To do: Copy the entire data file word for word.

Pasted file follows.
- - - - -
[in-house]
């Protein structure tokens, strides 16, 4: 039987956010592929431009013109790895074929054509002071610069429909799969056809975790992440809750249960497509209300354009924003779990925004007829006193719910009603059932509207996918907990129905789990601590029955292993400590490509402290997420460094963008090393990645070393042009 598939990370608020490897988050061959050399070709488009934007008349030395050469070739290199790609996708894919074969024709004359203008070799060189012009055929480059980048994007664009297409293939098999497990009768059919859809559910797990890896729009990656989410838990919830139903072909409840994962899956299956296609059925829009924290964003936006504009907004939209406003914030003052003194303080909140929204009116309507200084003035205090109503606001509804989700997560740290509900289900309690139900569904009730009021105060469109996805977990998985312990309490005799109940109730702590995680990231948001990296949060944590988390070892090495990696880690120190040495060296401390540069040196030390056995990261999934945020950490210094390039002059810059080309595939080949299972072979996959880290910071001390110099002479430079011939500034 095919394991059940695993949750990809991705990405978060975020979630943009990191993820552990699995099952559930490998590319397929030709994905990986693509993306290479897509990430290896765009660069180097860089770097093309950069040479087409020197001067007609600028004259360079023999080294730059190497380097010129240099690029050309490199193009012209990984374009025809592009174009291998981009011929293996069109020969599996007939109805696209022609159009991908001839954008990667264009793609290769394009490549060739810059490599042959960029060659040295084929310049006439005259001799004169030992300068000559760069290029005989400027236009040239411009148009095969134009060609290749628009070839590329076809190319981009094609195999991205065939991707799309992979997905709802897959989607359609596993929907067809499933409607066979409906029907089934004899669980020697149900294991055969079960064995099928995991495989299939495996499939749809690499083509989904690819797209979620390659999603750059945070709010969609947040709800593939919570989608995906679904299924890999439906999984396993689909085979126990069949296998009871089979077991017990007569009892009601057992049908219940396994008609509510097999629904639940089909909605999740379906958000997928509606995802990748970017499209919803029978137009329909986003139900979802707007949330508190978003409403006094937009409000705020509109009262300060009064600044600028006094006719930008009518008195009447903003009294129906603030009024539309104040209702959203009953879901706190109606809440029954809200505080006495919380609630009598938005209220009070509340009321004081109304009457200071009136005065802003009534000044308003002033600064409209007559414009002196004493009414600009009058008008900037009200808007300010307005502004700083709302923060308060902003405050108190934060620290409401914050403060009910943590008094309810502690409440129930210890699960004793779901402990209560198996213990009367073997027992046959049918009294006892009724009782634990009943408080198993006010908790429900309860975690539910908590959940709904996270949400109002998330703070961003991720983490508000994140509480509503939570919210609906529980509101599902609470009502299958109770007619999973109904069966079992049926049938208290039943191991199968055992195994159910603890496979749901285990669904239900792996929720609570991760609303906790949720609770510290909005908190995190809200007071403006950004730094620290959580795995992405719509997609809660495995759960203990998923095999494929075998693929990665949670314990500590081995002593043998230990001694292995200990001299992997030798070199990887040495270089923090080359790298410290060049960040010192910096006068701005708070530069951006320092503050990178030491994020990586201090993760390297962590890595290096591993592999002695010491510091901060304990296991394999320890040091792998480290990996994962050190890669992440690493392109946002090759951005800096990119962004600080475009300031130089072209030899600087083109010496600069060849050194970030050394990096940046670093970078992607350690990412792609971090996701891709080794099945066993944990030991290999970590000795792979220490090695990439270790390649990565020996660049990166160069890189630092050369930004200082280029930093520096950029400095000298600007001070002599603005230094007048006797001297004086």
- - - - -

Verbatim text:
[in-house]
């Protein structure tokens, strides 16, 4: 039987956010592929431009013109790895074929054509002071610069429909799969056809975790992440809750249960497509209300354009924003779990925004007829006193719910009603059932509207996918907990129905789990601590029955292993400590490509402290997420460094963008090393990645070393042009 598939990370608020490897988050061959050399070709488009934007008349030395050469070739290199790609996708894919074969024709004359203008070799060189012009055929480059980048994007664009297409293939098999497990009768059919859809559910797990890896729009990656989410838990919830139903072909409840994962899956299956296609059925829009924290964003936006504009907004939209406003914030003052003194303080909140929204009116309507200084003035205090109503606001509804989700997560740290509900289900309690139900569904009730009021105060469109996805977990998985312990309490005799109940109730702590995680990231948001990296949060944590988390070892090495990696880690120190040495060296401390540069040196030390056995990261999934945020950490210094390039002059810059080309595939080949299972072979996959880290910071001390110099002479430079011939500034 095919394991059940695993949750990809991705990405978060975020979630943009990191993820552990699995099952559930490998590319397929030709994905990986693509993306290479897509990430290896765009660069180097860089770097093309950069040479087409020197001067007609600028004259360079023999080294730059190497380097010129240099690029050309490199193009012209990984374009025809592009174009291998981009011929293996069109020969599996007939109805696209022609159009991908001839954008990667264009793609290769394009490549060739810059490599042959960029060659040295084929310049006439005259001799004169030992300068000559760069290029005989400027236009040239411009148009095969134009060609290749628009070839590329076809190319981009094609195999991205065939991707799309992979997905709802897959989607359609596993929907067809499933409607066979409906029907089934004899669980020697149900294991055969079960064995099928995991495989299939495996499939749809690499083509989904690819797209979620390659999603750059945070709010969609947040709800593939919570989608995906679904299924890999439906999984396993689909085979126990069949296998009871089979077991017990007569009892009601057992049908219940396994008609509510097999629904639940089909909605999740379906958000997928509606995802990748970017499209919803029978137009329909986003139900979802707007949330508190978003409403006094937009409000705020509109009262300060009064600044600028006094006719930008009518008195009447903003009294129906603030009024539309104040209702959203009953879901706190109606809440029954809200505080006495919380609630009598938005209220009070509340009321004081109304009457200071009136005065802003009534000044308003002033600064409209007559414009002196004493009414600009009058008008900037009200808007300010307005502004700083709302923060308060902003405050108190934060620290409401914050403060009910943590008094309810502690409440129930210890699960004793779901402990209560198996213990009367073997027992046959049918009294006892009724009782634990009943408080198993006010908790429900309860975690539910908590959940709904996270949400109002998330703070961003991720983490508000994140509480509503939570919210609906529980509101599902609470009502299958109770007619999973109904069966079992049926049938208290039943191991199968055992195994159910603890496979749901285990669904239900792996929720609570991760609303906790949720609770510290909005908190995190809200007071403006950004730094620290959580795995992405719509997609809660495995759960203990998923095999494929075998693929990665949670314990500590081995002593043998230990001694292995200990001299992997030798070199990887040495270089923090080359790298410290060049960040010192910096006068701005708070530069951006320092503050990178030491994020990586201090993760390297962590890595290096591993592999002695010491510091901060304990296991394999320890040091792998480290990996994962050190890669992440690493392109946002090759951005800096990119962004600080475009300031130089072209030899600087083109010496600069060849050194970030050394990096940046670093970078992607350690990412792609971090996701891709080794099945066993944990030991290999970590000795792979220490090695990439270790390649990565020996660049990166160069890189630092050369930004200082280029930093520096950029400095000298600007001070002599603005230094007048006797001297004086």